Hence, what we can do now as developers, is to learn as much as we can on how to improve the performance as well as the stability of our web application on Azure. In addition, we will also need to seek help from Microsoft Azure team, if necessary, to introduce new cloud solution to our web applications.

Claudia Madobe, the heroine of Microsoft Azure, is cute but how much do we really know about her?

Claudia Madobe, the heroine of Microsoft Azure, is cute but how much do we really know about her? (Image Credit: Microsoft)


Setting Up MS SQL Server on Azure Virtual Machine

MS SQL Server 2012 + Azure VM

So, now we have an ASP .NET web application running on Microsoft Azure. What we are going to do next is to host our MS SQL Server on the cloud also.

There are two options available in Microsoft Azure to host our SQL database. One is the well-known Azure SQL Database, an implementation of Platform as a Service for a relational database service in the cloud. The other one option is introduced after the new Infrastructure as a Service capabilities of Microsoft Azure. It is now possible to easily deploy instances of MS SQL Server in Azure Virtual Machine.

Azure SQL Database or SQL Server in Azure VM?

Personally, I prefer to directly deploy SQL Server in the virtual machine. At least the entire process looks about the same as what I have already done in our on-premise database server. So, having SQL Server deployed on Azure virtual machine actually means that the developers do not need to make huge changes to our existing applications. In addition, it’s also because migrating existing applications to the cloud normally needs to emulate on-premises behaviour. In short, choosing SQL Server in Azure virtual machine saves the time on migration.

The following is a nice decision diagram that I found on MSDN blog for us to choose which option to use. Also, there is a comparison summary between those two options, Azure SQL Database or SQL Server in Azure Virtual Machine.

To use Azure SQL Database or SQL Server in Azure VM?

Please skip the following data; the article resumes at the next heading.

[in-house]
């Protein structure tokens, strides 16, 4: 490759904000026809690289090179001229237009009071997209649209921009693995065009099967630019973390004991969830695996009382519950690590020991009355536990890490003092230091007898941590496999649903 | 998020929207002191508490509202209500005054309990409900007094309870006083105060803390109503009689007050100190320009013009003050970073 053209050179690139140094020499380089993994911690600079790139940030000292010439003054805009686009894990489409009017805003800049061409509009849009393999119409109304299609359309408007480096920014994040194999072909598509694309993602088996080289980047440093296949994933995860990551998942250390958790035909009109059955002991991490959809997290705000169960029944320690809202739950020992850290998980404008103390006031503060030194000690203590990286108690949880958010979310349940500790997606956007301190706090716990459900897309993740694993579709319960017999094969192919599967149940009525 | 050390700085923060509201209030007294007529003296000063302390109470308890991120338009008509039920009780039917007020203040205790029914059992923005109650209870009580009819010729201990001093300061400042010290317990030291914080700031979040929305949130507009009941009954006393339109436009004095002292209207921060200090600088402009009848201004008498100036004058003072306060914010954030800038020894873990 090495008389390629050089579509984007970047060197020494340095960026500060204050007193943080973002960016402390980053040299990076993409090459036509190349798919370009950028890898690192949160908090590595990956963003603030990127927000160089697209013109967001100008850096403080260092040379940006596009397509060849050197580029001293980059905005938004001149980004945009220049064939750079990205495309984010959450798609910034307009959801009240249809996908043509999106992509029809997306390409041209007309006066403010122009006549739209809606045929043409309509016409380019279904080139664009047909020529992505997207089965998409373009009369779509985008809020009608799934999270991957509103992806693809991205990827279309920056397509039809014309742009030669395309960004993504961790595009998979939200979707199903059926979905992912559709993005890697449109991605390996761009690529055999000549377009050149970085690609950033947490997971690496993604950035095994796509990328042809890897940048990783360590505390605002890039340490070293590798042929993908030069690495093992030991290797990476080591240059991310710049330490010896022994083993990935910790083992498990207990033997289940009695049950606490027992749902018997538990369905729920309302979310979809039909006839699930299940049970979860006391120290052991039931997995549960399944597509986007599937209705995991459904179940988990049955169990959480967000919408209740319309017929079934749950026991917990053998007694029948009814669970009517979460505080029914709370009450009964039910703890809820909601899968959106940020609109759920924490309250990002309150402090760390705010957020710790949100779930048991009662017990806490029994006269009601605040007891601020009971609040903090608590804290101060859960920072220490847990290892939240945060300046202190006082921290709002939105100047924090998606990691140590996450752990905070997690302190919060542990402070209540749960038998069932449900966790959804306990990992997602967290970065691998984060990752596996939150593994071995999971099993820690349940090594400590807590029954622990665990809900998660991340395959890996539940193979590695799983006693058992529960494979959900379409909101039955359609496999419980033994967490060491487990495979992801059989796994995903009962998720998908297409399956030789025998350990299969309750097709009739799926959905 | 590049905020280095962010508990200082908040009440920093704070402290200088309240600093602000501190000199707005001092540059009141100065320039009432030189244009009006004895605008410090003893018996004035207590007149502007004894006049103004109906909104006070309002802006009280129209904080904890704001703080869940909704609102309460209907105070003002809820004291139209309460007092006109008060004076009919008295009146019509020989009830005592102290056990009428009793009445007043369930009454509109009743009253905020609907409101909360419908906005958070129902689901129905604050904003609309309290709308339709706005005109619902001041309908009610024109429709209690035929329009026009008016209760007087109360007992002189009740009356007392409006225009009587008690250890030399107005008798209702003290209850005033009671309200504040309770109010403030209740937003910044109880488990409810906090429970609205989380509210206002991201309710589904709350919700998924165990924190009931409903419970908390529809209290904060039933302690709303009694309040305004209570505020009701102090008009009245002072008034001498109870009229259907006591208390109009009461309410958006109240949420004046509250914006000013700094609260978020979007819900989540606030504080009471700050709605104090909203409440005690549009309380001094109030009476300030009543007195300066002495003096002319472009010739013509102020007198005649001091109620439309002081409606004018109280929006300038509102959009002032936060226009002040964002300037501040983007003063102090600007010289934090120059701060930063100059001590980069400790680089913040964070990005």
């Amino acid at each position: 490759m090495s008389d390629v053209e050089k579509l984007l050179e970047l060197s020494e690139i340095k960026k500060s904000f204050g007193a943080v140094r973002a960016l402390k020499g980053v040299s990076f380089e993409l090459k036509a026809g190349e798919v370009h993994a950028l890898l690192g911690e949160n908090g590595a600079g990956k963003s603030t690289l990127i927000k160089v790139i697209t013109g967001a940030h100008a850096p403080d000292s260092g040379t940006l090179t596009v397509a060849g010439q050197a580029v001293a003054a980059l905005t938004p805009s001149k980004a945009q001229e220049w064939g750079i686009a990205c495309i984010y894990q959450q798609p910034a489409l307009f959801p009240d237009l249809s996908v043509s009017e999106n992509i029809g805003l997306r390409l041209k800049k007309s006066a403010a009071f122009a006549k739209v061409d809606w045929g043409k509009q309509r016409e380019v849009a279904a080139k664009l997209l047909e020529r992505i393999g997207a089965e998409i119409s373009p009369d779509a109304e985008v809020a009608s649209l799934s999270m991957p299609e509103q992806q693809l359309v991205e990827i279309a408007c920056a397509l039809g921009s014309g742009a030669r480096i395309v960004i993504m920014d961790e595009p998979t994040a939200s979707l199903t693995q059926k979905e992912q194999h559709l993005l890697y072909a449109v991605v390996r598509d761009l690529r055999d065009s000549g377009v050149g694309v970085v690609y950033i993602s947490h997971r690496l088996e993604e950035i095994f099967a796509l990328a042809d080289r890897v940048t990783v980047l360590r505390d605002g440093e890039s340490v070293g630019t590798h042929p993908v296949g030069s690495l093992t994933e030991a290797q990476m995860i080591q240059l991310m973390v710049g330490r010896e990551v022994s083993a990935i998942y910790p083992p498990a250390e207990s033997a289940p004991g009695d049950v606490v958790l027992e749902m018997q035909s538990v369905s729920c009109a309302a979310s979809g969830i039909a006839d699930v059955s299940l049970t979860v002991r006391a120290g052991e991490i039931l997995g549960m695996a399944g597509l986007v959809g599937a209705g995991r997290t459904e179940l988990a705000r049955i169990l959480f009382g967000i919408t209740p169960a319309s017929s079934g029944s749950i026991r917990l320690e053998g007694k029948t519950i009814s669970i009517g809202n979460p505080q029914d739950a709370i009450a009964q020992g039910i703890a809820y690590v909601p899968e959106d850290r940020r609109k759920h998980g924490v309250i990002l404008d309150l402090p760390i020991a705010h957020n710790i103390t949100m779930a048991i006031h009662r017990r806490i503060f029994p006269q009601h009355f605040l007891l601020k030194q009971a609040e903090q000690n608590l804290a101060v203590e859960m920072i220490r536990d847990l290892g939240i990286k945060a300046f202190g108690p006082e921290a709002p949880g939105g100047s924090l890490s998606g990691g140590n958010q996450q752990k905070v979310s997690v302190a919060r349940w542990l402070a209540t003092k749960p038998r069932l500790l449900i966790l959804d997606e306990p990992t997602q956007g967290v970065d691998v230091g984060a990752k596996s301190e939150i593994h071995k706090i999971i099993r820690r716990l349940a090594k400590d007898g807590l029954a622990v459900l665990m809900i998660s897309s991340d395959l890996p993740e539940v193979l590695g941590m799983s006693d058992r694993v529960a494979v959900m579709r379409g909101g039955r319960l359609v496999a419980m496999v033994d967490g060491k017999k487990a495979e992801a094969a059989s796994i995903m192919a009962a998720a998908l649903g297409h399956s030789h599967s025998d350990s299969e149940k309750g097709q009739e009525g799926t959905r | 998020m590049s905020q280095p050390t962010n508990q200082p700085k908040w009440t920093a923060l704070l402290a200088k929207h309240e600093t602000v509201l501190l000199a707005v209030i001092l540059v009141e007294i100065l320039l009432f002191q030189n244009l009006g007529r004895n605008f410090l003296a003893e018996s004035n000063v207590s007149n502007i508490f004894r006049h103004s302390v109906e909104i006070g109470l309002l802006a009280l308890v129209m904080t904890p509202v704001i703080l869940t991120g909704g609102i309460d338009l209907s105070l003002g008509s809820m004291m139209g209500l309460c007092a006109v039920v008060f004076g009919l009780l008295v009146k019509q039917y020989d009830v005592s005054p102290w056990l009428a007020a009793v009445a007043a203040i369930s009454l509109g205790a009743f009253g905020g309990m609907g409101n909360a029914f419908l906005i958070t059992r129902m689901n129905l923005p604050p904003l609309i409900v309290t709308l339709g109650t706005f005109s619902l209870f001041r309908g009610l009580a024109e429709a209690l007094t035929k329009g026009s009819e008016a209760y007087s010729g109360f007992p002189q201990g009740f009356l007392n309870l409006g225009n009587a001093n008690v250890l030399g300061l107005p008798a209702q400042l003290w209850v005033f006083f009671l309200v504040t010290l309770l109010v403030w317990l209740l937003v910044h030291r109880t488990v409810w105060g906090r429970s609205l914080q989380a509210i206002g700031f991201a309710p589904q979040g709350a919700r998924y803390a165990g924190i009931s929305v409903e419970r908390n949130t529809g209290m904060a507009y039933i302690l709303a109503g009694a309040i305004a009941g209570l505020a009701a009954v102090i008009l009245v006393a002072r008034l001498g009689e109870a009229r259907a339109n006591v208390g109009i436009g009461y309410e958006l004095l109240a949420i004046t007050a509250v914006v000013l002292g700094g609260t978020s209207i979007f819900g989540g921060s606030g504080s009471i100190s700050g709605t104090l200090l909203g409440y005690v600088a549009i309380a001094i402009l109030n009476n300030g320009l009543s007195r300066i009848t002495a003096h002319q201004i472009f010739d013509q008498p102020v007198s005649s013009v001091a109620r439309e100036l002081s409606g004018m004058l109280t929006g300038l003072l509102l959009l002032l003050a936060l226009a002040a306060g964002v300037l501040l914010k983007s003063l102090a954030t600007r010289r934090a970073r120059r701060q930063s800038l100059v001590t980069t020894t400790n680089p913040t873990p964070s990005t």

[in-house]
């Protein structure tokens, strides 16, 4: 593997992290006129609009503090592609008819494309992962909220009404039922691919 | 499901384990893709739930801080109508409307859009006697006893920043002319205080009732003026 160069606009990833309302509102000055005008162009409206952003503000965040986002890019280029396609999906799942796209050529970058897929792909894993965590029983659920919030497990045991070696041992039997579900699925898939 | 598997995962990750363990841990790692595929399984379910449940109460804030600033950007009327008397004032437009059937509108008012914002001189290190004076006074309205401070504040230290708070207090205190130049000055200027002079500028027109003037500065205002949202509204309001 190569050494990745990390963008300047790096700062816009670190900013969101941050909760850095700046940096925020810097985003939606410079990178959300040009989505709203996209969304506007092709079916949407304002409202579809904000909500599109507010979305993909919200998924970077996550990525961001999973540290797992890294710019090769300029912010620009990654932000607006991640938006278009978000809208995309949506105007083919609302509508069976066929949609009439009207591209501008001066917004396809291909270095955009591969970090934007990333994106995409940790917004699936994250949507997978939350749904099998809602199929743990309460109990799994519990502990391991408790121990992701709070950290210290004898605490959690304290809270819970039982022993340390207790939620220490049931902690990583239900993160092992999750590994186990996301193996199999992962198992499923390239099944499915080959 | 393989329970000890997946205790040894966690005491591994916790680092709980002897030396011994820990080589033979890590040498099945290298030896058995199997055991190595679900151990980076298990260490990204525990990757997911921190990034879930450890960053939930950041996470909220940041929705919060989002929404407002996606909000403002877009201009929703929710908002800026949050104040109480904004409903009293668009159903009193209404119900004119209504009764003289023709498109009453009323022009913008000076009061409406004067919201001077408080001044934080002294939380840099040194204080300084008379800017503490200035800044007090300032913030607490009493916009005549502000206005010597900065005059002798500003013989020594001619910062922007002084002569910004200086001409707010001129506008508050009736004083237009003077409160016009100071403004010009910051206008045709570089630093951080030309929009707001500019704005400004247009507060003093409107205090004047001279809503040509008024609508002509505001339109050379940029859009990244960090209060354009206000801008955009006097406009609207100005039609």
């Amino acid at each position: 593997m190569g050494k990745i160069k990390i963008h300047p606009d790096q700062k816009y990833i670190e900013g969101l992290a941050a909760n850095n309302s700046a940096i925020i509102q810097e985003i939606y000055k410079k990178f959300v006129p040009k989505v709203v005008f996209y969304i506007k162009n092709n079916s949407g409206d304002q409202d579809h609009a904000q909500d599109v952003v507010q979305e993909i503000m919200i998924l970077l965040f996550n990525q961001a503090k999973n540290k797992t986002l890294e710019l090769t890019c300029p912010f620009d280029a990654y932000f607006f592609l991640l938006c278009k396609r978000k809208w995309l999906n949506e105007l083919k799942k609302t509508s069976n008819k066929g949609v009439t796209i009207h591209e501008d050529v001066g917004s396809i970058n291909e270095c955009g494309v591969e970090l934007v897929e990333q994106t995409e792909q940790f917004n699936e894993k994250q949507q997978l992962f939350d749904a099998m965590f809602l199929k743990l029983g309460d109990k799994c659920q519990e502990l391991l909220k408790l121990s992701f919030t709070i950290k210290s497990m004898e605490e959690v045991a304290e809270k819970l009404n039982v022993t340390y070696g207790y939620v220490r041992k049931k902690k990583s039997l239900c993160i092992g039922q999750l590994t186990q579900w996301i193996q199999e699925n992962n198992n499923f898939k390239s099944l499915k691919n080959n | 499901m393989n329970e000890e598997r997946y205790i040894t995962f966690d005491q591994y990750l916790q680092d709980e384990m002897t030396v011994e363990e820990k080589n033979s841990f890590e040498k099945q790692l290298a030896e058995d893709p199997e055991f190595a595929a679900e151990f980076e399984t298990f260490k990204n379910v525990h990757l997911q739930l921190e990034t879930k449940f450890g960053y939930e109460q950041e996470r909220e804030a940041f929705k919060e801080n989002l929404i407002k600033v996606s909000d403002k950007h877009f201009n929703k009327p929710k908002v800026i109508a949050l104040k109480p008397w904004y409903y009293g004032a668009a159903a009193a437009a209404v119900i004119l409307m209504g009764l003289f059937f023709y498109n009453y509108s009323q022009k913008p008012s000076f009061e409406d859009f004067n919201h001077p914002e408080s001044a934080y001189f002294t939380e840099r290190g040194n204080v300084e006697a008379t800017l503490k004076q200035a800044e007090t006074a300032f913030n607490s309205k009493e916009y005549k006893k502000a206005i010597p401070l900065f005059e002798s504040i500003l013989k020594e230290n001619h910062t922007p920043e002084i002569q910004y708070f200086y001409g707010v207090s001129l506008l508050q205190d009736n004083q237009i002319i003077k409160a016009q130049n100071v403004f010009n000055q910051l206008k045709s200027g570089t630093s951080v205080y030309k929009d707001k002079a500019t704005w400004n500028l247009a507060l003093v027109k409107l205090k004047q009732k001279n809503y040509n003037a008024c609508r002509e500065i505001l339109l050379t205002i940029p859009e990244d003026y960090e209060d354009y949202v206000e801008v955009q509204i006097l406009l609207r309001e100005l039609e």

To use Azure SQL Database or SQL Server in Azure VM? (Image Credit: MSDN Windows Azure Blog)


Creating the Virtual Machine with MS SQL Server Installed

There entire process of creating a virtual machine to host the MS SQL Server is similar to the creation of virtual machine for Windows Server. The only main difference is probably the part of choosing an appropriate image. There are a few editions of SQL Server 2012 for us to choose. You can find a comprehensive comparison among them on MSDN website, again.

Choose "SQL Server 2012" image to deploy MS SQL Server on the new virtual machine.

Choose “SQL Server 2012” image to deploy MS SQL Server on the new virtual machine.

The following table shows the pricing of each edition running on Azure VM as well as the disk sizes available. Here I only pay attention to the memory intensive instances, i.e. A5, A6, and A7. They have larger RAM and disk sizes for the virtual machine and they are thus considered optimal for hosting databases and other high-throughput application. The data shown in the table is applicable for virtual machines deployed in Asia Pacific Southeast, i.e. Singapore.

Asia Pacific Southeast (Singapore) VM pricing for each edition of SQL Server

Asia Pacific Southeast (Singapore) VM pricing for each edition of SQL Server (screenshot taken on 20 April 2014)

Connect to SQL Server Database Engine on Azure VM

After the virtual machine is up and running, we can immediately RDP in to the VM. Then in there, we just need to launch Microsoft SQL Server Management Studio to access the database with the Windows Authentication.

Running SQL Server Management Studio on the virtual machine.

Running SQL Server Management Studio on the virtual machine.

Open TCP Port 1433

SQL Server typically uses TCP port 1433 for remote connections to the database. So, we need to add an endpoint as well as to open the port in the virtual machine firewall for this. However, to avoid security attack, it’s recommended to specify a different Public Port when creating the endpoint in Azure.

1433: A TCP port normally used by MS SQL Server for remote connection to the database.

1433: A TCP port normally used by MS SQL Server for remote connection to the database.

SQL Server Authentication

We need to change the server authentication to “SQL Server and Windows Authentication mode”. This enables us to create logins in SQL Server which are not based on Windows user accounts. Both the login ID and passwords will be stored in the SQL Server. This allows SQL Server to continue supporting our third-party applications that require SQL Server Authentication. After that, we just right-click on the server in Microsoft SQL Server Management Studio Object Explorer to restart the server.

SQL Server and Windows Authentication Mode

SQL Server and Windows Authentication Mode

Connecting Application to the SQL Server

To connect your ASP .NET web application with the database, in web.config, you can just key in the server name, port number together with login ID and password in the following connection string that is used to connect the instance of the SQL Server running on Azure VM.